Abstract: For over 100 years, imaging technology has been flat. We've captured and displayed the color and brightness of light with a myriad of technologies: film, print, digital, still and moving - but always as a two dimensional images. Light Field technology has the promise to revolutionize this most basic aspect of imaging. Very soon, we will view and capture imagery in three dimensions - capturing the play of light and depth in any scene. In this talk, I will discuss how this transformation from flat to volumetric imaging will impact media, consumer experiences, and ultimately the way we think about imagery itself.
Speaker Bio: Tim Milliron is Vice President of Engineering at Lytro, where he leverages his broad experience in computer graphics and cloud computing to drive engineering across hardware and software.
Tim began his career at Pixar, where he first specialized in large procedural set pieces and character rigging for films like Toy Story 2, Monsters, Inc., and Finding Nemo. He led the characters and crowds group for Cars, which built hundreds of unique characters for the film as well as the software used to animate and simulate them. After Cars, Tim led software development for Pixar’s next-generation character articulation, animation, and simulation systems, first used on Brave and now used studio-wide. Most recently, Tim spent four and a half years at Twilio, serving in senior leadership roles in engineering and product and tackling the scaling challenges of a hypergrowth cloud startup. During his tenure, Tim helped grow Twilio’s team, revenue, and infrastructure more than 10x.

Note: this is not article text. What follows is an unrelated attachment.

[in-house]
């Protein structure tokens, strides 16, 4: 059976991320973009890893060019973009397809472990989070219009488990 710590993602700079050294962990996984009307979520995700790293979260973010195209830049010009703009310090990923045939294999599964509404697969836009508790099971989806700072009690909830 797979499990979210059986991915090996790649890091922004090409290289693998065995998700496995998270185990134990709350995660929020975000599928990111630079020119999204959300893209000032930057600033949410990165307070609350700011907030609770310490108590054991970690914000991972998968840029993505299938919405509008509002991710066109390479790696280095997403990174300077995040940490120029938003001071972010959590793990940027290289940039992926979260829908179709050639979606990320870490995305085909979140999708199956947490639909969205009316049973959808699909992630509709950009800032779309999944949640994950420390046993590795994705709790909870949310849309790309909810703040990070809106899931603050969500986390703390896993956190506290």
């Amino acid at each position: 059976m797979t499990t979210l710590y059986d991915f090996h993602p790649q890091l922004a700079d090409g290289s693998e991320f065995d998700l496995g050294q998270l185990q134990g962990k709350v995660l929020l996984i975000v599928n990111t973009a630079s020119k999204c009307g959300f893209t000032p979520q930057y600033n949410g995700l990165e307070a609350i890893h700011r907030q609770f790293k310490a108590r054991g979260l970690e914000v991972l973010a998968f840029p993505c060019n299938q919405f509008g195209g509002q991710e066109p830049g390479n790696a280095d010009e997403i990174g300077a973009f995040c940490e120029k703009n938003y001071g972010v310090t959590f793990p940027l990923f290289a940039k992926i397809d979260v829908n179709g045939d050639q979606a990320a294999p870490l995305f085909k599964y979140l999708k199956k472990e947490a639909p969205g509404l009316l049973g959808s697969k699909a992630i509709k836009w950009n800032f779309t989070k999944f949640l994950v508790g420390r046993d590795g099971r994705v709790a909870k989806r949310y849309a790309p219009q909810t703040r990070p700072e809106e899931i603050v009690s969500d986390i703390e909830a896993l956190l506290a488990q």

Abstract: Entertainment and technology are continuing to transform each other as they have been doing for over a hundred years. Netflix has been a pioneer in inventing Internet TV over the last decade. We can now put consumers across the world in the driver’s seat when it comes to how, when, and where they watch. In this talk, I will discuss some of the technology Netflix has brought to millions of consumers to make Internet TV a reality, including new user experiences, video streaming, and personalized recommendations.
Speaker Bio: Anthony Park is VP of Engineering at Netflix and is responsible for video streaming on consumer devices like smart TVs, set-top boxes, phones, laptops, and game consoles. With over 20 years of software engineering experience, he's spent the last eight years at Netflix implementing and improving video streaming on a variety of devices. Recently, Anthony has helped bring innovations like 4K and HDR to millions of Netflix customers around the world. Anthony has a Master of Engineering (MEng) and a Master of Business Administration (MBA) from Arizona State University.
Abstract: Microsoft launched Kinect for Xbox 360 in 2010. Kinect combined a depth sensing camera with novel machine learning algorithms to bring full-body controller-free motion gaming to the living room. Kinect broadened the world of Xbox gaming to a new consumer audience, and garnered a Guinness World Record for the fastest selling consumer electronics device in history. But the creation of a market for consumer-grade depth cameras has arguably had even greater impact: Kinect and other depth sensors have become indispensable tools in widespread use in companies and research labs across the world. This short talk will both tell the story of the original Kinect product, as well as highlighting some of the exciting advances that Kinect is enabling in 3D scanning, mixed reality, healthcare, and more.